Their numbers are diminishing.
Those prepared to give their lives in the war against Hitler.
Harold 'Johnnie' Johnson is one of them. He flew dozens of operations on Lancasters and recognises he was fortunate to survive when so many of his colleagues and friends died.
Now aged 95 and increasingly frail, Johnnie's achieved one of his final ambitions - visiting the memorial that recognises the sacrifice of the thousands from Bomber Command who were killed.
Friends in Norwich organised the trip to London. While they travelled by coach, Johnnie - recovering from a recent bout of pneumonia - went by private ambulance.
His visit was even more emotional than he expected it to be .
Tears rolled down his cheeks as he surveyed the memorial unvelled by the Queen less than a year ago.
"It's terrfific," he said. "This is for all those who didn't come back."
"Its been his dream and ambition to see this," revealed Maurice Morson, from the Norwich City Police Association which arranged the trip. Johnnie was a police officer in his native London before the war, and in Norwich after it.
– Maurice Morson
"t took the politicians 70 years to recognise what Bomber Command did and we're just glad that Johnnie's had the chance to see it
For Johnnie, there's still a sense of annoyance that it took so long to create a proper tribute to a group that suffered the biggest loss of life in the 2nd World War. More than 55,000 were killed.
– Johnnie Johnson
We seemed to get the backlash because of the loss of life from bombings on Dresden that the Russians wanted us to carry out.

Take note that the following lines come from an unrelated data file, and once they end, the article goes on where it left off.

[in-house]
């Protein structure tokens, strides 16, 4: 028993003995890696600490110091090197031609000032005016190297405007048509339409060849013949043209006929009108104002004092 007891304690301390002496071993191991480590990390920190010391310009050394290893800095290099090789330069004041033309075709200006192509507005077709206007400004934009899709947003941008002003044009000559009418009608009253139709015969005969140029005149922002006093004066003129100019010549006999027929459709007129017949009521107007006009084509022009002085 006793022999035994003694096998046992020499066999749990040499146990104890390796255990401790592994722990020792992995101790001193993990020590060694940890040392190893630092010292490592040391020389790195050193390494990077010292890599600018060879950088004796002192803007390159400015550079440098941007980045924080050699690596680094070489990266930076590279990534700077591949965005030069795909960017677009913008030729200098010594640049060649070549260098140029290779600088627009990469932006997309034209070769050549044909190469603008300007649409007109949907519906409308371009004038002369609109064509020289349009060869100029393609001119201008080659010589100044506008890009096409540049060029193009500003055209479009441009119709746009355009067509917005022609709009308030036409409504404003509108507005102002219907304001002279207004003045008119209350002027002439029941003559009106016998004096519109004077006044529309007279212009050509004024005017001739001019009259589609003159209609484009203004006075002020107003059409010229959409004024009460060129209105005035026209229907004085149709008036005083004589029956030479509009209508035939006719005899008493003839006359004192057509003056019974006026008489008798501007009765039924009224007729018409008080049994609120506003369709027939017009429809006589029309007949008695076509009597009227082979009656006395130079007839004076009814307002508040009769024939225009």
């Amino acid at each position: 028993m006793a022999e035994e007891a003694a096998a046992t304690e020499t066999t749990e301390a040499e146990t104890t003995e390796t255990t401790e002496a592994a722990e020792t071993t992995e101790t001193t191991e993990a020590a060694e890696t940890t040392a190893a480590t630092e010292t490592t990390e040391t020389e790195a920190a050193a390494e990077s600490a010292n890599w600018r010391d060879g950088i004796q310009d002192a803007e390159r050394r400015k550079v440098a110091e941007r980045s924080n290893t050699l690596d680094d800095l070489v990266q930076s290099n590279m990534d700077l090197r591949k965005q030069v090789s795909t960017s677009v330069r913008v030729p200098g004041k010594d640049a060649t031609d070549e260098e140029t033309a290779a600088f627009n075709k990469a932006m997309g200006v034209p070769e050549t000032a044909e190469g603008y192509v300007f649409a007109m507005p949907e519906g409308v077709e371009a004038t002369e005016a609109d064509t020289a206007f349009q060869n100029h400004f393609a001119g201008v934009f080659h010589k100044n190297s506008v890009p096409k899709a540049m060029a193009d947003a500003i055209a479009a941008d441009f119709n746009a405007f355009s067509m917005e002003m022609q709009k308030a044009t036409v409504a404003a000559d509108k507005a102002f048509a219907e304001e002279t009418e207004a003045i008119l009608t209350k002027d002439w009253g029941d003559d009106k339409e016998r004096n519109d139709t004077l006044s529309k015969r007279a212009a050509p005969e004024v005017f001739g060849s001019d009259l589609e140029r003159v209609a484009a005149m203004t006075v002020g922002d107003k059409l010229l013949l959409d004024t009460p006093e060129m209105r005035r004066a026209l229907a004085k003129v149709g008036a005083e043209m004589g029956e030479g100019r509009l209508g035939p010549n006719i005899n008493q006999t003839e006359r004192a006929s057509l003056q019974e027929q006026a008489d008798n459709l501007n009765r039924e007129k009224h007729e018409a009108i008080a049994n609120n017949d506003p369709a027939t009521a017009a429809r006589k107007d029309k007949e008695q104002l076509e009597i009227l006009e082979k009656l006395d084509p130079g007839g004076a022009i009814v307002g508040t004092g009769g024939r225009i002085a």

"It didn't seem fair. We lost a lot of very good men. Actually, most of them were just boys. The pilot on my Lancaster crew was just 18 when he started. Most of those I flew with were about 20.
Johnnie won the Distinguished Flying Cross for his wartime heroics. He's not to be confused with George 'Johnny' Johnson, the last surviving British crew member on the Dambusters raids or the Spitfire fighter ace Johnnie Jonson.
The Bomber Command Memorial is a tribute to all those who played a part in raids over Germany. Johnnie was a bomb aimer on Lancasters and admits to being frightened.
"The first tine we went to Berlin and saw what we had to go through - the seachlight barrage - I didn't think we'd come back. I thought that was the end."
He even survived a fearful ticking off from his commanding officer for not seeking permission to marry his fiance Enid. She was a non commissioned officer in the RAF and as such wasn't considered right for Johnnie.
But they did marry. Sadly, Enid died a few years ago but other members of his family were at the memorial to witness a very proud day in Johnnie Johnson's life.